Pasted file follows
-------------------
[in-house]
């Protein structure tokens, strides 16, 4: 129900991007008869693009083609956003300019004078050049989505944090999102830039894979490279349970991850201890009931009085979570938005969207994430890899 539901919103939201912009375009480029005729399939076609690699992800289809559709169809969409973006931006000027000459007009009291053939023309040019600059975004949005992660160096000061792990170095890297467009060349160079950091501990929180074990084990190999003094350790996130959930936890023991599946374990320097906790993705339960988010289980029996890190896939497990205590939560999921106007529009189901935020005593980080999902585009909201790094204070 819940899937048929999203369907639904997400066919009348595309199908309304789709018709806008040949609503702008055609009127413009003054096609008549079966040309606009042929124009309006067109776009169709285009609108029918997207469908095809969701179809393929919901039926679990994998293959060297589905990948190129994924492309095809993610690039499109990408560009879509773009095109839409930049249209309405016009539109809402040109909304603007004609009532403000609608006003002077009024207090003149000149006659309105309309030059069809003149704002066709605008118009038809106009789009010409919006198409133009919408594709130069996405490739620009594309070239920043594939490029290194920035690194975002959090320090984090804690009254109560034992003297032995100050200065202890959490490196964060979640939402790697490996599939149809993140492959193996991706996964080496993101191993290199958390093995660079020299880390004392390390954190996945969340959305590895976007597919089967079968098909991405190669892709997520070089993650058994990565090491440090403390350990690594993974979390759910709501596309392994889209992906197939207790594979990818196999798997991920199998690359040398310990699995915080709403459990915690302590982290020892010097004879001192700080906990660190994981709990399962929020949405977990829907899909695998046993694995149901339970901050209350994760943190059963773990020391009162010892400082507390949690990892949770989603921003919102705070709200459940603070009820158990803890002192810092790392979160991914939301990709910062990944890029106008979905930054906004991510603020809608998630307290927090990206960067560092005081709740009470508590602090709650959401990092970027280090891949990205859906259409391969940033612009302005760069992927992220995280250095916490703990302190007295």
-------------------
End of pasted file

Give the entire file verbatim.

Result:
[in-house]
């Protein structure tokens, strides 16, 4: 129900991007008869693009083609956003300019004078050049989505944090999102830039894979490279349970991850201890009931009085979570938005969207994430890899 539901919103939201912009375009480029005729399939076609690699992800289809559709169809969409973006931006000027000459007009009291053939023309040019600059975004949005992660160096000061792990170095890297467009060349160079950091501990929180074990084990190999003094350790996130959930936890023991599946374990320097906790993705339960988010289980029996890190896939497990205590939560999921106007529009189901935020005593980080999902585009909201790094204070 819940899937048929999203369907639904997400066919009348595309199908309304789709018709806008040949609503702008055609009127413009003054096609008549079966040309606009042929124009309006067109776009169709285009609108029918997207469908095809969701179809393929919901039926679990994998293959060297589905990948190129994924492309095809993610690039499109990408560009879509773009095109839409930049249209309405016009539109809402040109909304603007004609009532403000609608006003002077009024207090003149000149006659309105309309030059069809003149704002066709605008118009038809106009789009010409919006198409133009919408594709130069996405490739620009594309070239920043594939490029290194920035690194975002959090320090984090804690009254109560034992003297032995100050200065202890959490490196964060979640939402790697490996599939149809993140492959193996991706996964080496993101191993290199958390093995660079020299880390004392390390954190996945969340959305590895976007597919089967079968098909991405190669892709997520070089993650058994990565090491440090403390350990690594993974979390759910709501596309392994889209992906197939207790594979990818196999798997991920199998690359040398310990699995915080709403459990915690302590982290020892010097004879001192700080906990660190994981709990399962929020949405977990829907899909695998046993694995149901339970901050209350994760943190059963773990020391009162010892400082507390949690990892949770989603921003919102705070709200459940603070009820158990803890002192810092790392979160991914939301990709910062990944890029106008979905930054906004991510603020809608998630307290927090990206960067560092005081709740009470508590602090709650959401990092970027280090891949990205859906259409391969940033612009302005760069992927992220995280250095916490703990302190007295």